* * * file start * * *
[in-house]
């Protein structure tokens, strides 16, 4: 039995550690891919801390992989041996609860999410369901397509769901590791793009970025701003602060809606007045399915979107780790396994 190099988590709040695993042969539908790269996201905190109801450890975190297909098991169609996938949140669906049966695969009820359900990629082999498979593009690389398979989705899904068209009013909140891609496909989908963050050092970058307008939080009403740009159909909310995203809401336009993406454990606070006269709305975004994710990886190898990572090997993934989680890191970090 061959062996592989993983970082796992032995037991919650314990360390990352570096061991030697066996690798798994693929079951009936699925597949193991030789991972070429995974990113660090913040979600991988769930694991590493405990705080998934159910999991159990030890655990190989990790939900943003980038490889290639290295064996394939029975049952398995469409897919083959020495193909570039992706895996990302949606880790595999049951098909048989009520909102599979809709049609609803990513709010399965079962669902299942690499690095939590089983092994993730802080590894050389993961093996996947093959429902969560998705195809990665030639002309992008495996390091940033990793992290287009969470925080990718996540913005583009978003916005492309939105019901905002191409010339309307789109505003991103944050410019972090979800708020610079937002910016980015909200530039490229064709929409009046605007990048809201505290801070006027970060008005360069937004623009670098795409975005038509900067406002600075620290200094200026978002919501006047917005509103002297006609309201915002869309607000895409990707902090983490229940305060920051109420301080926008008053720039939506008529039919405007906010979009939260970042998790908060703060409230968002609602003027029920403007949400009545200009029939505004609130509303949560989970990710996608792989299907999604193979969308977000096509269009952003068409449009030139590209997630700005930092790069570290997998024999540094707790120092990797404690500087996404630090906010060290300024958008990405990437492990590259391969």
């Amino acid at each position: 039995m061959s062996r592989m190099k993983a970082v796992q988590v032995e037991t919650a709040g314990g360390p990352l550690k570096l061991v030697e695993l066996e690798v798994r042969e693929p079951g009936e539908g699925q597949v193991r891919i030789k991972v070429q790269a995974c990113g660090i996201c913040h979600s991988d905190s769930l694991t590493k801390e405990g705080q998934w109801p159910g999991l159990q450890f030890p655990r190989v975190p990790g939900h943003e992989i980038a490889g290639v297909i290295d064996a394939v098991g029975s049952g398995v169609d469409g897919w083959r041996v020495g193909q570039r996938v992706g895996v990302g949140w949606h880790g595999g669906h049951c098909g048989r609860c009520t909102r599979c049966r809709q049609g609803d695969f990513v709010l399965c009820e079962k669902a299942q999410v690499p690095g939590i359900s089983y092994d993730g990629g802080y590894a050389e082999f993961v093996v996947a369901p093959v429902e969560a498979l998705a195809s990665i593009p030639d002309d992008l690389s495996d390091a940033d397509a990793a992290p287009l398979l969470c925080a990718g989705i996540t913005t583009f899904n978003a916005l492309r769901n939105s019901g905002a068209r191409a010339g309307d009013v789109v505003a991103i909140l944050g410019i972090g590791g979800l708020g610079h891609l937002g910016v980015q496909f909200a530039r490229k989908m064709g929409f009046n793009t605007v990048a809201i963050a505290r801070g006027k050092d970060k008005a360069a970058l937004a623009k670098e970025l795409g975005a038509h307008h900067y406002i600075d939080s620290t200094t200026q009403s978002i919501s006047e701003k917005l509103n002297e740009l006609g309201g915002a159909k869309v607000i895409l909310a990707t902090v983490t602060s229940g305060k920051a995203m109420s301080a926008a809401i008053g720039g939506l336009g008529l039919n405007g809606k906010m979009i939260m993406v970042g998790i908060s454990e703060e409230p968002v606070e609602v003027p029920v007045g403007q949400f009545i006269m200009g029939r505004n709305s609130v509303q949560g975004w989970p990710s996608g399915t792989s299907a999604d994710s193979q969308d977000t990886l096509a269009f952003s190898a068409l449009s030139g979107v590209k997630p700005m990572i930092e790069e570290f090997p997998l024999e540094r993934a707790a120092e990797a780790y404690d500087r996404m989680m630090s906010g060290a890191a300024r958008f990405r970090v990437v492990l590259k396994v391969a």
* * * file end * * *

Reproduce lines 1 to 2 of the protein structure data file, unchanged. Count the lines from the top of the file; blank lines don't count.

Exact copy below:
[in-house]
């Protein structure tokens, strides 16, 4: 039995550690891919801390992989041996609860999410369901397509769901590791793009970025701003602060809606007045399915979107780790396994 190099988590709040695993042969539908790269996201905190109801450890975190297909098991169609996938949140669906049966695969009820359900990629082999498979593009690389398979989705899904068209009013909140891609496909989908963050050092970058307008939080009403740009159909909310995203809401336009993406454990606070006269709305975004994710990886190898990572090997993934989680890191970090 061959062996592989993983970082796992032995037991919650314990360390990352570096061991030697066996690798798994693929079951009936699925597949193991030789991972070429995974990113660090913040979600991988769930694991590493405990705080998934159910999991159990030890655990190989990790939900943003980038490889290639290295064996394939029975049952398995469409897919083959020495193909570039992706895996990302949606880790595999049951098909048989009520909102599979809709049609609803990513709010399965079962669902299942690499690095939590089983092994993730802080590894050389993961093996996947093959429902969560998705195809990665030639002309992008495996390091940033990793992290287009969470925080990718996540913005583009978003916005492309939105019901905002191409010339309307789109505003991103944050410019972090979800708020610079937002910016980015909200530039490229064709929409009046605007990048809201505290801070006027970060008005360069937004623009670098795409975005038509900067406002600075620290200094200026978002919501006047917005509103002297006609309201915002869309607000895409990707902090983490229940305060920051109420301080926008008053720039939506008529039919405007906010979009939260970042998790908060703060409230968002609602003027029920403007949400009545200009029939505004609130509303949560989970990710996608792989299907999604193979969308977000096509269009952003068409449009030139590209997630700005930092790069570290997998024999540094707790120092990797404690500087996404630090906010060290300024958008990405990437492990590259391969």